Britain's Johnny Herbert and then his countryman, Martin Brundle, were among those who aquaplaned off the track, helpless passengers in uncontrollable high-speed missiles.
Brundle's car hit a marshal, breaking his leg. It could have been worse. Surely it would be, many feared, if this madness, perpetuated in the name of sport, continued. Had the deaths of Ayrton Senna and Roland Ratzenberger not been a heavy enough price to pay?
The gloom and anxiety of that November afternoon at the Japanese Grand Prix provided a harrowing symbol of the 1994 world championship, and yet out of the darkness and fear emerged a spectacle and contest to illuminate the year.
They did race on, those who could, and reminded a sceptical global audience of their skill as well as their courage. The elements which threatened carnage had conspired to conjure a little magic.
At the front, Michael Schumacher raced with Damon Hill, his sole challenger for the title. Behind them, Nigel Mansell hustled Jean Alesi for third place. Their duels raged through the two-part grand prix, each rising to a nerve-racking climax.
Schumacher, the early leader, lost the lap-time read-out in his Benetton Ford and with it crucial ground in the middle of the race. Committed to an extra pit stop, he trailed Hill by 14.6 seconds with 10 laps remaining.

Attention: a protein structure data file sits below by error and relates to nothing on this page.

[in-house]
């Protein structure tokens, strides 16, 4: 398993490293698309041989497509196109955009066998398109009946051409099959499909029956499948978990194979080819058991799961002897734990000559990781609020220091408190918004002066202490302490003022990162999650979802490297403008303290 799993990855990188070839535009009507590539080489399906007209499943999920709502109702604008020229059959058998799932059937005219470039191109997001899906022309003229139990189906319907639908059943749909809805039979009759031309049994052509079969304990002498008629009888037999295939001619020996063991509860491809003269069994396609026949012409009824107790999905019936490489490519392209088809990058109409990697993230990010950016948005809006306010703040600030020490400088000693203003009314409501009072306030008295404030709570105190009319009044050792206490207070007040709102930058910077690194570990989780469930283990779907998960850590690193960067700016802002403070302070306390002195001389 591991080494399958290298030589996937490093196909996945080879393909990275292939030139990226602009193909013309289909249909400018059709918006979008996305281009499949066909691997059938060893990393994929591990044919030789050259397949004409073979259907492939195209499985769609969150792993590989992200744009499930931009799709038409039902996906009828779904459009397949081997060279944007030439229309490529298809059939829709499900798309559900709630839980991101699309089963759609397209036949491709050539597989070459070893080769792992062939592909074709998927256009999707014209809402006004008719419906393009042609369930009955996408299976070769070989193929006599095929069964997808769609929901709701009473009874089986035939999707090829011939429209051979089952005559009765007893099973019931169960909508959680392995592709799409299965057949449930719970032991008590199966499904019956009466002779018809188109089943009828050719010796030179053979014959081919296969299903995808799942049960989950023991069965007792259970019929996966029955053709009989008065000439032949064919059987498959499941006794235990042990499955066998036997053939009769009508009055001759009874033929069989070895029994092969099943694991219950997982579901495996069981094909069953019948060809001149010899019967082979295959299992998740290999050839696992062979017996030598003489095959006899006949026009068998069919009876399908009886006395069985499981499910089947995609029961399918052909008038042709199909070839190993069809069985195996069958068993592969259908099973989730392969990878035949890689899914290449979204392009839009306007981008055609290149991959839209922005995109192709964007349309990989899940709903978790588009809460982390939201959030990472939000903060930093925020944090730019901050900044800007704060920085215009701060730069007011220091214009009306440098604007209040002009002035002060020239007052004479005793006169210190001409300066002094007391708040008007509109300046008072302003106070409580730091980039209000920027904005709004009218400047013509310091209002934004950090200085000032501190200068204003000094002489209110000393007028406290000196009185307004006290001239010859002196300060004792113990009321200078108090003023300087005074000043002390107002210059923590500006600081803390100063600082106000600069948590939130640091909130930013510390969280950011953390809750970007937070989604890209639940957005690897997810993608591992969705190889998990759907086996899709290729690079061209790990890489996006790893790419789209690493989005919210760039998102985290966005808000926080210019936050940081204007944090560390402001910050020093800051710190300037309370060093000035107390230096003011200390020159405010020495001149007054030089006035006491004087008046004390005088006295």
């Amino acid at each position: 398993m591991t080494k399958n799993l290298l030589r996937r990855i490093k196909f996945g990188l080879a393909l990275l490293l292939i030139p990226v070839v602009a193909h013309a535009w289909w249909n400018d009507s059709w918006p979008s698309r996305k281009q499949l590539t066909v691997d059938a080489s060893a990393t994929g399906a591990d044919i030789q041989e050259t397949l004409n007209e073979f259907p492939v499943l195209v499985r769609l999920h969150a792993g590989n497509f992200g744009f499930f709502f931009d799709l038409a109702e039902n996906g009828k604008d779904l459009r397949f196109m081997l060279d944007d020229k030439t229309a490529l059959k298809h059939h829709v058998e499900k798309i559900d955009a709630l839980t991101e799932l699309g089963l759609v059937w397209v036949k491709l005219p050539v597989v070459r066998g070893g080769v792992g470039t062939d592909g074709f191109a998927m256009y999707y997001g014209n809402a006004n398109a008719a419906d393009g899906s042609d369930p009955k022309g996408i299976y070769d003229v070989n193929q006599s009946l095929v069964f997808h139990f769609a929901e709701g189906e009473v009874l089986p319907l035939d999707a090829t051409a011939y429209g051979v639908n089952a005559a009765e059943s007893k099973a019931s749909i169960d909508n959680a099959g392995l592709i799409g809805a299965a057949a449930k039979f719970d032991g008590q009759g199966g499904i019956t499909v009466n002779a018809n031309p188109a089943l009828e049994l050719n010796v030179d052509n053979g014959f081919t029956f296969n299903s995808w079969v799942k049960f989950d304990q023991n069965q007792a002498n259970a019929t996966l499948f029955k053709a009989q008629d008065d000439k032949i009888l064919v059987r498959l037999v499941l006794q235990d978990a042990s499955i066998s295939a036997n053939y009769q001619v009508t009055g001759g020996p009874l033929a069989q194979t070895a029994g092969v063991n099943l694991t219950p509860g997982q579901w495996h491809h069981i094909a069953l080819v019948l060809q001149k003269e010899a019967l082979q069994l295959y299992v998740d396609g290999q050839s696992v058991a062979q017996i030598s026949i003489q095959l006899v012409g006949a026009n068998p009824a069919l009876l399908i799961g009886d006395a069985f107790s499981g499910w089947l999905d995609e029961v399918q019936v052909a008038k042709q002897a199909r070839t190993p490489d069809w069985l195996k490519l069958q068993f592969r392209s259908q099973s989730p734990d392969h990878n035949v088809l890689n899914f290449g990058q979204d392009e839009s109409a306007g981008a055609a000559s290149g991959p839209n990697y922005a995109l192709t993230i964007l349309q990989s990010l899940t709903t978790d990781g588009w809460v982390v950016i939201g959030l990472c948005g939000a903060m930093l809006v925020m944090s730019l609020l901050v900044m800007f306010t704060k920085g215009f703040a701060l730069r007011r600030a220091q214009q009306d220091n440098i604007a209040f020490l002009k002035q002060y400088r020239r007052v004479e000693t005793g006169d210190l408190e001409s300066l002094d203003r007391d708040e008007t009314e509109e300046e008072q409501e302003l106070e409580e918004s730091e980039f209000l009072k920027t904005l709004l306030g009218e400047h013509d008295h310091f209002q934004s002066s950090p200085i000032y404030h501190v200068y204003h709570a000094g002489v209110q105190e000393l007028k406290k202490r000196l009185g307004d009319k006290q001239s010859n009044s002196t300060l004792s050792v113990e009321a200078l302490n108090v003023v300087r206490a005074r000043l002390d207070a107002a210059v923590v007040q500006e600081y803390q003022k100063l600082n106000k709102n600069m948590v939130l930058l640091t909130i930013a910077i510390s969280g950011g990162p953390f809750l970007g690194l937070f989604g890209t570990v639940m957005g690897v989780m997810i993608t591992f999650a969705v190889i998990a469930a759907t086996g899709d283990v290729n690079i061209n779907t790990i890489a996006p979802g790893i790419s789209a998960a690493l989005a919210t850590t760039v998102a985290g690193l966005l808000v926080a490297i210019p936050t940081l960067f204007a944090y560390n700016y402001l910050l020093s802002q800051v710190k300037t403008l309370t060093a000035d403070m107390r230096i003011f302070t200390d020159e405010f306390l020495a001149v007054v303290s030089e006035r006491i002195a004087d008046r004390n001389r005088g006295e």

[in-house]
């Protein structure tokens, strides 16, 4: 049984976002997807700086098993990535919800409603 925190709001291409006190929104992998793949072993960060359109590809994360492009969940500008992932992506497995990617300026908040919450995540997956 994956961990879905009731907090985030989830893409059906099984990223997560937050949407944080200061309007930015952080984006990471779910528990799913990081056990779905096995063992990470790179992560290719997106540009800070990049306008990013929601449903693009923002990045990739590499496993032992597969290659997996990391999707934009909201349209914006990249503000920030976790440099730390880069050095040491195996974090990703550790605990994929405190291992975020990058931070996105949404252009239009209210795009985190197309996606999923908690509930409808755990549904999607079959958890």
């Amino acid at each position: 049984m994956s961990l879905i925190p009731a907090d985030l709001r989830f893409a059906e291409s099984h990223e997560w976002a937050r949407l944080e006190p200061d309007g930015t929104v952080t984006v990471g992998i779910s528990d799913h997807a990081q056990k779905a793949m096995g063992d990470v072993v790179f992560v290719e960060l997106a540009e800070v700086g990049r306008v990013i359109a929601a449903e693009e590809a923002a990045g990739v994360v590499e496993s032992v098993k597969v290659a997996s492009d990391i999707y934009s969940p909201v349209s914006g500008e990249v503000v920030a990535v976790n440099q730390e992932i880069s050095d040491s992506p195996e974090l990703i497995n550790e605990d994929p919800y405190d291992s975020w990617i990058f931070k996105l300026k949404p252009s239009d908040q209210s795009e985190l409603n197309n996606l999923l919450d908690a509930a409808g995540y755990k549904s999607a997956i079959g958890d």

The German hauled in Hill's Williams Renault, furiously attacking the distinctive figure-of- eight circuit. With three laps left, the gap was 5.2 seconds; with two left it was 4.2; and as they launched into the final lap, it was 2.5.
The battle was finely balanced. Schumacher still had much to make up in 3.641 miles but, since the race was to be decided on aggregate times, he did not have to overtake the Briton on the road.
Hill knew he had to respond to stay ahead and stay in the championship. He produced the lap of his season, perhaps the lap of his life, cajoling his car sideways through the wet, slippery corners. As he crossed the line, Schumacher was not in sight. At last the Benetton arrived - 3.365 seconds down overall. A back marker had slightly hindered Schumacher, yet he had no complaint and ultimately he would, rightly, be crowned champion. However, this improbably glorious day was Hill's.
Mansell, in the other Williams, hounded and harried Alesi's Ferrari for the third place on the podium, a typically extravagant display by one of the great showmen. Alesi yielded at the last, realising - as Mansell did not - that he had enough aggregate time in hand.
At last the 1994 Formula One world championship had given us racing to talk about, a grand prix to savour, and rekindled some dwindling faith.Reuse content